By Tony Bartlett
Reed Travel Features
LIHUE -- Bob Jasper stopped the tour van at a vacant lot at
Kapaa on Kauai's east coast and slipped in a video of "Jurassic
Park." The scene: San Jose, Costa Rica. Kapaa, an old plantation
town, was transformed into a colorful Latin America setting. It was
here that the movie's traitorous computer nerd (played by Wayne
Knight) took the shaving cream container with the false bottom for
the stolen dinosaur embryos."Now let me show you the dinosaur
bones," Jasper said with a straight face. We walked across the lot,
heavy highway traffic on one side, the ocean on the other, to
inspect a bunch of bones in a shallow pit. They were ceramic, part
of the floor decor of a short-lived eatery that had capitalized on
the Jurassic Park name without permission.
Kauai doubled for South Sea islands (1958's "South Pacific" is
best known) and Vietnam ("Flight of the Intruder," 1991, and
"Uncommon Valor," 1983). It was the rugged, mountainous terrain in
the 1976 version of "King Kong" and provided African jungle for the
village scene in 1994's "Outbreak." More than 50 movies have been
filmed on the Garden Island. Some used more than a dozen locations,
so you can't go far on this 550-square-mile island without bumping
into what was once a part of Hollywood fantasy.
Jasper, who moved to Kauai from California a decade ago, has
made it easier to visit those sites by launching Hawaii Movie Tours
last fall. The tour begins at his family's exotic bird store near
the Kauai Marriott. It lasts from 9 a.m. to 2:30 p.m., taking in
the 30-mile coastal highway from Lihue north to Hanalei and back.
Throughout the excursion, Jasper pumps out movie trivia,
sporadically delving into his front-seat video library to show a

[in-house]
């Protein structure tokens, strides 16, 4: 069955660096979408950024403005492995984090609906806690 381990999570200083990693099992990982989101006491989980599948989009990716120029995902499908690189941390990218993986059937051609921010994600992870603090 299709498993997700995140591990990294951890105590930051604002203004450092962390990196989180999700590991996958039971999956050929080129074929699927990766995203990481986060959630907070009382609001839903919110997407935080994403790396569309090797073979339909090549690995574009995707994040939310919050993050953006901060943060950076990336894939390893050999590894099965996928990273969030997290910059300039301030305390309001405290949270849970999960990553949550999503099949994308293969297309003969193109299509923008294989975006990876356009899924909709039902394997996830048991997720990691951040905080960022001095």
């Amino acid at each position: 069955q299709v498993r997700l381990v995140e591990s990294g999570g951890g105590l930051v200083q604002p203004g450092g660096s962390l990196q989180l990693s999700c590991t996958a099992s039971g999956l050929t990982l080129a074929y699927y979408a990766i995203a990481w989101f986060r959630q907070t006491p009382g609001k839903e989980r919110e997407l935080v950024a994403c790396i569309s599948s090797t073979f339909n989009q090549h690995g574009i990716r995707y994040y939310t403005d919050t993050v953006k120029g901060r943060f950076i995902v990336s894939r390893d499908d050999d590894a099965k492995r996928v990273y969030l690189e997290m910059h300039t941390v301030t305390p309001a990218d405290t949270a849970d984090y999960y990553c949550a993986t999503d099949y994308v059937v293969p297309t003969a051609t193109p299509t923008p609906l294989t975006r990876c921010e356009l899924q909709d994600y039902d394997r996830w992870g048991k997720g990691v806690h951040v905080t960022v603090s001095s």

clip before pointing out the real thing.
The first stop was the Menehune Fishponds outside Lihue, one of
Hawaii's scenic wonders. Look down and you see where Indiana Jones
escaped by seaplane ("Raiders of the Lost Ark," 1981). We drove
around Nawiliwili Harbor, Lihue's port, where Esther Williams and
Howard Keel frolicked in "Pagan Love Song," then passed the
Marriott and Kalapaki Beach, where sailors put on a review in
"South Pacific." Driving down to Hanamaulu, a beach north of Lihue,
we watched a scene from "Donovan's Reef," John Ford's last movie,
made in 1962 with John Wayne and Lee Marvin.
Passing Coco Palms Resort in the Wailua area, Jasper showed us
the beach where Frank Sinatra almost drowned while filming "None
but the Brave" (1964). After our Kapaa stop, we watched a music
video -- Paula Abdul singing by a waterfall -- then saw the
waterfall in the distance while crossing the Anahola Bridge. "Paula
Abdul was never here. Hollywood magic," Jasper said. We stopped to
view a peak in the Anahola Mountains that provided opening images
in "Raiders of the Lost Ark."
Next stop was Moloaa Bay, the location for the "Gilligan's
Island" pilot in 1963.
Jasper is obviously a Gilligan's fan. By the time we reach the
bay, we've watched the black-and-white pilot for what seems ages.
Jasper pointed out an outrigger canoe fronting a Moloaa beach home
that we saw in a "Honeymoon in Vegas" clip. Tommy (James Caan)
wooed Betsy (Sarah Jessica Parker) in that canoe in the 1991 movie.
Then it is on to Anini Beach. There we stared at the
multimillion-dollar house that was Tommy's vacation home, and we
also saw the former home of Sylvester Stallone.
The land tour is priced at $85 per person and includes a meal.
Hawaii Movie Tours also offers an eight-hour deluxe tour for $245
that includes two meals, a 30-minute helicopter ride and a two-hour
ocean cruise. Both tours are commissionable at 20%. To make
reservations, call the firm at (800) 628-8432.